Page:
We sought to assess the health status of middle-aged and older homeless people with schizophrenia and to document the primary and preventive health care they received. To our knowledge, no published studies have evaluated medical comorbidity in older homeless people with schizophrenia or have reported rates of physical examinations or preventive screening among individuals with schizophrenia. Our study setting was St. Vincent de Paul Village, a homeless services agency and shelter in San Diego, California. We used a systematic review of charts from the shelter's free medical clinic, which also provides psychiatric services, to obtain data on the primary and preventive health care received by shelter residents with schizophrenia. We hypothesized that people with schizophrenia would receive less primary and preventive health care and have fewer documented medical problems than a comparison group treated for major depression.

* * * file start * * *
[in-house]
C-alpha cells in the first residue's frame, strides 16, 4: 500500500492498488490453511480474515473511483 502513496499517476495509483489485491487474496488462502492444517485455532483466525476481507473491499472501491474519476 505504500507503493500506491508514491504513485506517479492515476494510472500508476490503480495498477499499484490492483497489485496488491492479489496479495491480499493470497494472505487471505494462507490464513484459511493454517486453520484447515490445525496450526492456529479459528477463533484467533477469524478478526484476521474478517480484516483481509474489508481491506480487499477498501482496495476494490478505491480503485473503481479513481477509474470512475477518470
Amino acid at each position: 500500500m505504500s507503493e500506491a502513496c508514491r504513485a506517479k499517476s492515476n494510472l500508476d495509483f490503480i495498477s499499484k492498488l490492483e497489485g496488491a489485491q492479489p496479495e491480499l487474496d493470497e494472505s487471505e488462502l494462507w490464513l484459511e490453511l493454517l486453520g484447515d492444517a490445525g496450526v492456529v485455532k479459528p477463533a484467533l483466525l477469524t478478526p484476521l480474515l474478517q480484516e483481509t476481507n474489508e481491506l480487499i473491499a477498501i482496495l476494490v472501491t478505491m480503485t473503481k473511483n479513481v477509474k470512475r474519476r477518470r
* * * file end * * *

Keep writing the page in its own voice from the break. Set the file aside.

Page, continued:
St. Vincent de Paul Village is one of the largest homeless shelters in southern California. It can accommodate 870 homeless people each night and provides comprehensive health care and social services, including a free medical clinic that serves the residents of the facility, other homeless people in San Diego, and uninsured people living nearby. The medical clinic provides both medical and psychiatric care and had more than 28,000 patient visits in 2000, including 2,400 psychiatric visits.
No medical or psychiatric evaluation other than tuberculosis screening is required for people who enter the shelter. Residents can self-refer to the clinic, and shelter staff often help people with known medical or psychiatric illnesses make clinic appointments. About a quarter of the shelter residents are seen in the on-site assessment center when they move from the short-term shelter (up to four months' stay) to the long-term shelter (up to two years' stay). The assessment center refers people with medical or psychiatric illnesses to the clinic for further evaluation.